This is a response to a tweet by @jordwalke asking me about Nix and PackageJsonForCompilers. Twitter is too short form to answer well, so I wrote up some thoughts here. I might turn this into a blog post at some point.
Nix is a package manager, but also a meta-build system and deployment system.
It works based off a global
/nix/store/ folder where everything is stored keyed by a hash of its description and the
description of all its dependencies. This way you can have multiple versions of any package, and not only that different copies of the same version compiled against different versions of its dependencies or with different compile flags. All dependencies must be fully specified and the way the building works enforces this completely. This way completed binaries can be served from a "cache" with no issue. This gives the best of source-based package managers and binary ones.
The way it handles build vs. runtime dependencies is automatic. The "derivation" for a package is itself a thing that gets built into the Nix store which has dependencies which are all the build-time dependencies of the package. This is then used to build the result (with a temporary artifacts directory that is deleted after, but can be kept). The result is then scanned for the md5 hashes in the paths of the build dependencies, anything that shows up is a runtime dependency. These derivations are created from "Nix expressions" which is just a nice small language for writing configs and defining packages.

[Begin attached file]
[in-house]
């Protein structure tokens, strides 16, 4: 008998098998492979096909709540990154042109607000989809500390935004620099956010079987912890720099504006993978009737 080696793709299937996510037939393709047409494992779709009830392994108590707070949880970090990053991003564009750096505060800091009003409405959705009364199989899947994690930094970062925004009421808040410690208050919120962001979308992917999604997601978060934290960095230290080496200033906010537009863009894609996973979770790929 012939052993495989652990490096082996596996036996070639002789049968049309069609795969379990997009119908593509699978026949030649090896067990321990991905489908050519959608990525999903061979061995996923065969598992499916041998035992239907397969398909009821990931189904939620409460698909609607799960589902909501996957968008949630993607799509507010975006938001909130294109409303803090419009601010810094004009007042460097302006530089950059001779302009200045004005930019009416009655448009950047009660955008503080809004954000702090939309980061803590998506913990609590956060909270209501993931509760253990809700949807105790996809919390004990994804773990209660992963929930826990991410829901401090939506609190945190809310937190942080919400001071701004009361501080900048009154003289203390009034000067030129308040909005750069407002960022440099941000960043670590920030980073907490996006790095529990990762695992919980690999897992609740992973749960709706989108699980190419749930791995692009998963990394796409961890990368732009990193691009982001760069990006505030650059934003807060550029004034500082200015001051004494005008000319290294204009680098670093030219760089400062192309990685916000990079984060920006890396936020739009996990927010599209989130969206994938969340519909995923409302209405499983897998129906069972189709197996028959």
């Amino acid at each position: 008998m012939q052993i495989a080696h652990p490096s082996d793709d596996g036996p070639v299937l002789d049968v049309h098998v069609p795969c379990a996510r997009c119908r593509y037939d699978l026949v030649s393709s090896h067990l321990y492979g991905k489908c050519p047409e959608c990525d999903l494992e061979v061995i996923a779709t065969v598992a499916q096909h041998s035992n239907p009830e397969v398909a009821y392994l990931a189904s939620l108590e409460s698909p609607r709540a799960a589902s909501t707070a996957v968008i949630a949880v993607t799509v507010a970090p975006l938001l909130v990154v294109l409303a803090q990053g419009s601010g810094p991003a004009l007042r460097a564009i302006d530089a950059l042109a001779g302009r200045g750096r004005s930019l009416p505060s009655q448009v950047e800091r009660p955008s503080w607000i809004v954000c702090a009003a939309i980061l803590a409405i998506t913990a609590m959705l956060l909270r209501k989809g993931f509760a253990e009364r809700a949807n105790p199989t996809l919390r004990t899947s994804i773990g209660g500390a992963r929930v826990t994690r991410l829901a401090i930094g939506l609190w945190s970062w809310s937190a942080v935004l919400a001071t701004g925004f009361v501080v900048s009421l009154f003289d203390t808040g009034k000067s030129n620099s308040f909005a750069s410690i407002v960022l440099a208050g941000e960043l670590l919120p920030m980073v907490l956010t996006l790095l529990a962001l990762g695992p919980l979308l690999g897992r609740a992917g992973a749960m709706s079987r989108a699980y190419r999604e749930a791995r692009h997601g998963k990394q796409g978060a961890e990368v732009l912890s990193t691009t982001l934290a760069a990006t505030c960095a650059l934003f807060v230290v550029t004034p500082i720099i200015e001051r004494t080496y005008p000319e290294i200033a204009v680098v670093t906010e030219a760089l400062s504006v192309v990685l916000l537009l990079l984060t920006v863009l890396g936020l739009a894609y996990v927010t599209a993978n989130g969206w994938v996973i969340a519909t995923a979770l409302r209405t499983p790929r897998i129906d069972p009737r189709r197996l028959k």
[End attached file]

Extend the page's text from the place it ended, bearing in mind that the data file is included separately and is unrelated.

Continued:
Does it have all of PJC's advantages? Yes.
Some things takes from the PJC readme:
Yes Nix can do this, and if the underlying builder doesn't support it, it can transparently farm builds out to a machine of the right type while still running commands on your machine.
Nix can use these since the file paths are deterministic, always
Parallelize builds. Recover builds.
Nix knows all dependencies and auto-parallelizes. There's a preference to make it save build artifact folders.
Export your entire project to a Makefile or shell script that can run on any network isolated machine, even if that machine does not have node/npm/opam/crate installed etc.
Nix can't do this but it can export the transitive closure of dependencies of anything, either source or result to another machine. That other machine must have Nix but Nix runs on many OSs and is light. Once you have the closure you don't need the internet to build. Or you can just ship the closure of the build product instead of the source.
pjc is not a build system for any particular compiler. It is a "meta build system", that helps all your individual pacakges' build systems work in harmony together, and then exposes an approachable human interface to that process.